The international accountancy newswires have been humming over the past week with stories about the latest incarnation of once grand Big Five firm, Arthur Andersen.
When we last encountered the name on AccountingWEB in the UK, it was to report the creation of a “new Andersen” in the US, where San Francisco-based WTAS had reached a settlement with liquidators to re-christen itself Andersen Tax.
But in a dramatic move last week, a French outfit announced to the world on LinkedIn that it was the rightful heir and successor to the Andersen crown. This followed some early PR signals during the Autumn that plans were taking shape for a relaunch.
“As from the 1st of March 2017, it is a reality: Arthur Andersen is reconstituted, with 26 offices on 5 continents and in 16 Countries,” wrote Stéphane Laffont-Réveilhac. In his guise as the firm’s global managing partner, he said the new entity was already operating in the USA, France, Greece, India, Brazil and the Middle East - with discussions underway to set up in China, Canada and South America.
The announcement was hardly likely to go down well at Andersen Tax, and before you could even squeeze in the backstory of a professional giant brought down by Enron’s greed and some untimely reports of shredding, litigation was underway.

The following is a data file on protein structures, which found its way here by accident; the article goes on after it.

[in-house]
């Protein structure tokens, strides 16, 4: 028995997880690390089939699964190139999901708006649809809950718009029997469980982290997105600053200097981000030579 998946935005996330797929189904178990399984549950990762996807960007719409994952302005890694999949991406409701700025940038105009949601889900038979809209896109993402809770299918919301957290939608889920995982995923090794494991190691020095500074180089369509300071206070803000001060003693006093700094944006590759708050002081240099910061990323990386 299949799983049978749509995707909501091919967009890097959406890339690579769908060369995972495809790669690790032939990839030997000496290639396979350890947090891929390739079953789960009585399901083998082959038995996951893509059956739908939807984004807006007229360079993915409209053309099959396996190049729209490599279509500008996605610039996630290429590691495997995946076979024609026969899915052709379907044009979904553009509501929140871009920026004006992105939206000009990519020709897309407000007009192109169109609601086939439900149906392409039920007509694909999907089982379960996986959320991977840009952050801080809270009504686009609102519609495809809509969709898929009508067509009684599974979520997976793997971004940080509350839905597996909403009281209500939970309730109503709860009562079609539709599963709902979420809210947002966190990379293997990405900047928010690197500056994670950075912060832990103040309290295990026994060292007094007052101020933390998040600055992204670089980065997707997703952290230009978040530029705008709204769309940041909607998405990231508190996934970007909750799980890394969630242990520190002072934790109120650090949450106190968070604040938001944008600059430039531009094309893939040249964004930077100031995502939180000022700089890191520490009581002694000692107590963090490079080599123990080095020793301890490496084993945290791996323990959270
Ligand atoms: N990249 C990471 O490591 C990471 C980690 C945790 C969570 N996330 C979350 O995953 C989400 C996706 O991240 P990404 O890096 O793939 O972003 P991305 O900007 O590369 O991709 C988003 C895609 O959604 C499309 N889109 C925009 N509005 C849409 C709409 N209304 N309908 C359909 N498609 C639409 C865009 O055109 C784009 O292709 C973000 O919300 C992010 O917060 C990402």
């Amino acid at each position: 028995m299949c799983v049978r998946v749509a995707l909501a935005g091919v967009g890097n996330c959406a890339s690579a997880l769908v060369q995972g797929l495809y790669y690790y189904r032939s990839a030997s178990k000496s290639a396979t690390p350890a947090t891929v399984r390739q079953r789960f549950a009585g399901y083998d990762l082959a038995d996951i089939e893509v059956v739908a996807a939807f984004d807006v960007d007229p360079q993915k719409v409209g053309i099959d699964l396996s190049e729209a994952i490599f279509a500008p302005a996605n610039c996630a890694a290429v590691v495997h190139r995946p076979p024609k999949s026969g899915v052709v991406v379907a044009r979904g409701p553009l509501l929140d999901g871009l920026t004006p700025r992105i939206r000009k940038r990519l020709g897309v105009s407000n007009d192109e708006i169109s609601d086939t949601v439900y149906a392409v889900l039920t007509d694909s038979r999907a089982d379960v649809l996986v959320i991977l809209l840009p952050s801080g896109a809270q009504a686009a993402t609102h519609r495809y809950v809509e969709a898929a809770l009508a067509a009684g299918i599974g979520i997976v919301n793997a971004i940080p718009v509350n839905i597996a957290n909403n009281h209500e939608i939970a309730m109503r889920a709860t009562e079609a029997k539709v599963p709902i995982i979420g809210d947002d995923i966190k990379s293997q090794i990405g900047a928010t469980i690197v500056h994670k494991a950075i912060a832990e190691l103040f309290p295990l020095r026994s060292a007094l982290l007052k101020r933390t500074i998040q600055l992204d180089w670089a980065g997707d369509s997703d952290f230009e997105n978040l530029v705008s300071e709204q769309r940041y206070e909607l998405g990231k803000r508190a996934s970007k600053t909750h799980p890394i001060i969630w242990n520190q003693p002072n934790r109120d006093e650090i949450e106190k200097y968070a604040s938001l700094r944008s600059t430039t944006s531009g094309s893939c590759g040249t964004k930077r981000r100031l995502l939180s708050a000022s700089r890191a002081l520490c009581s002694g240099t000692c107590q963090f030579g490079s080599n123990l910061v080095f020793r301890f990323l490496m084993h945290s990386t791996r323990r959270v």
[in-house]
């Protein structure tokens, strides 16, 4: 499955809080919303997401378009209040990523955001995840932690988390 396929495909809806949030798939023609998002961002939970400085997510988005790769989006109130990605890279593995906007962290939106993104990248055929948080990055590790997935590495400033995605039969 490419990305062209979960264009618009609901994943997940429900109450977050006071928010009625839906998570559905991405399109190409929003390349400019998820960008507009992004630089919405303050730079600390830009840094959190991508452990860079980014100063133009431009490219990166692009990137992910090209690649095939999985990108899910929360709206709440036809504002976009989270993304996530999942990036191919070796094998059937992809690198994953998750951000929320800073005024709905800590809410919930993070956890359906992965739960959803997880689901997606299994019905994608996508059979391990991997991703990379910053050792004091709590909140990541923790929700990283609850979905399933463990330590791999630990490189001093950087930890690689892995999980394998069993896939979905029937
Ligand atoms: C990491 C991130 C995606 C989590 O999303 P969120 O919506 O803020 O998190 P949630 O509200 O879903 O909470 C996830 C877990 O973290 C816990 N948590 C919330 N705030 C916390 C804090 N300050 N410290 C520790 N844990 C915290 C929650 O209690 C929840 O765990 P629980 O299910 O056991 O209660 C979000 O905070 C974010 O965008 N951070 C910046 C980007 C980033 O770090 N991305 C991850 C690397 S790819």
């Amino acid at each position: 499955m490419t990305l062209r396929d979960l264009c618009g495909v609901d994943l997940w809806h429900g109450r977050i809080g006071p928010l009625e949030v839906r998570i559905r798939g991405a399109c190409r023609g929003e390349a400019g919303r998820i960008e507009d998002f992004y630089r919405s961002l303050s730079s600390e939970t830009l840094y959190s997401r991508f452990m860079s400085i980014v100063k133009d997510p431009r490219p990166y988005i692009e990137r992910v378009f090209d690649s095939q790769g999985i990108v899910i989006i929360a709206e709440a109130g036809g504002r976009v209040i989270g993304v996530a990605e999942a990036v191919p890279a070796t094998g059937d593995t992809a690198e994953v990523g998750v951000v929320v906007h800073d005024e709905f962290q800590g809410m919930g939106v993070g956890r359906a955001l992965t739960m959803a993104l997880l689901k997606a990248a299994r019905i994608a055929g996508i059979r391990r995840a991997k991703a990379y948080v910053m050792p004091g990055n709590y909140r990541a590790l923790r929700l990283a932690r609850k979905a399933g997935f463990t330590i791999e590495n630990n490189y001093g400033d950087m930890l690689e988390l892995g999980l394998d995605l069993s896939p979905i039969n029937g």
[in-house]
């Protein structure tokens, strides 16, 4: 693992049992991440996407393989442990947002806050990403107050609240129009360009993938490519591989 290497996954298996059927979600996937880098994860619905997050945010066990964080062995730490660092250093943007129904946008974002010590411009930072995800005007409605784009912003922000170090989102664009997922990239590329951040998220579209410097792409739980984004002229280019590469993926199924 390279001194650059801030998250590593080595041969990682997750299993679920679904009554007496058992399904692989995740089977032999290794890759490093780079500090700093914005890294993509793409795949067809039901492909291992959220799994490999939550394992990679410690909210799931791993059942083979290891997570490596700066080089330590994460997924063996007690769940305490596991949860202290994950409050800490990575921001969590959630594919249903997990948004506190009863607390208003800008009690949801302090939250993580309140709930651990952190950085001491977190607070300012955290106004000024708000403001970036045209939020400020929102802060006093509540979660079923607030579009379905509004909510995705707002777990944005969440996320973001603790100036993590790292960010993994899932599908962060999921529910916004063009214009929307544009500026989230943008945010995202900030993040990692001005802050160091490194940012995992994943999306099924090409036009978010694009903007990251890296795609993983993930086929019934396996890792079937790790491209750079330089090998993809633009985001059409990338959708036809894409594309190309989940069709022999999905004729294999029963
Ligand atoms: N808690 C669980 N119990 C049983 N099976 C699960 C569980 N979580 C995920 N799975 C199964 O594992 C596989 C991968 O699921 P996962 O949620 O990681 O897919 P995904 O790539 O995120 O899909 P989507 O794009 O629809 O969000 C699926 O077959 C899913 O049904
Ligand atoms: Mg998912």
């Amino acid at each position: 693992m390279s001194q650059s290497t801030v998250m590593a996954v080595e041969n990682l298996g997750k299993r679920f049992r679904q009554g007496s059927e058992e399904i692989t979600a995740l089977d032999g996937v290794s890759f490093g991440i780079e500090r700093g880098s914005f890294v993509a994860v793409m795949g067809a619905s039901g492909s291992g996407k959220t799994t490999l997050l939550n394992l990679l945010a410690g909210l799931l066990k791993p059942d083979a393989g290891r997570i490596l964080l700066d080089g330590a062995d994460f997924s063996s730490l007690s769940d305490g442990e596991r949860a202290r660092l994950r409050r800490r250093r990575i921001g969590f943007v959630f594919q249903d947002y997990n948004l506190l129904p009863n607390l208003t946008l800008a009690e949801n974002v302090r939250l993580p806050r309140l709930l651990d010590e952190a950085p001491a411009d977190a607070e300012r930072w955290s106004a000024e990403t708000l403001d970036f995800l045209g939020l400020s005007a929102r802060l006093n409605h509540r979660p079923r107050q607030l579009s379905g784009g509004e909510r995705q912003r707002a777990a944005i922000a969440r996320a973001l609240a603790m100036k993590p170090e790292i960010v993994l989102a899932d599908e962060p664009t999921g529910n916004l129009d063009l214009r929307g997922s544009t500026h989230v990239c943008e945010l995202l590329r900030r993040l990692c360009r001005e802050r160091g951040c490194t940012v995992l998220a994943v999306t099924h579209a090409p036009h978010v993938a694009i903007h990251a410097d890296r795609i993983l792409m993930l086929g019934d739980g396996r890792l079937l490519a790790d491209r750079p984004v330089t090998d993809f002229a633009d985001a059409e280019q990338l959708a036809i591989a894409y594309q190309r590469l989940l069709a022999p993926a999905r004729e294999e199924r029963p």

In an email to Accounting Today, Andersen Tax chief executive Mark Vorsatz wrote: “We purchased the rights to the Andersen brand in the US and worldwide and have filed trademarks in over 50 jurisdictions. We have filed an action against them in France to require that they cease and desist use of the name.”
Insults and legal threats have been flying across the Atlantic ever since. Alleging that Andersen Tax offered to sell the new organisation the rights to its trademarks and logos Laffont-Réveilhac blogged, “Such behavior is clearly contrary to the ARTHUR ANDERSEN values and shows that these individuals on the rope are panicked and unscrupulous. They are blinded by their ego, arrogance, lies and greed.”
The Paris-based claimant to the Andersen throne called a press conference on Monday to present evidence of these 2015 negotiations, but it was subsequently cancelled.
While bystanders are certainly getting their money’s worth out of the crossfire, it hardly creates an image of the probity for which the Andersen name is supposed to be famed. And even though it was eventually cleared of the wrong-doing at Enron that brought down the firm, it’s hard to see why anyone is fighting over such a tarnished brand.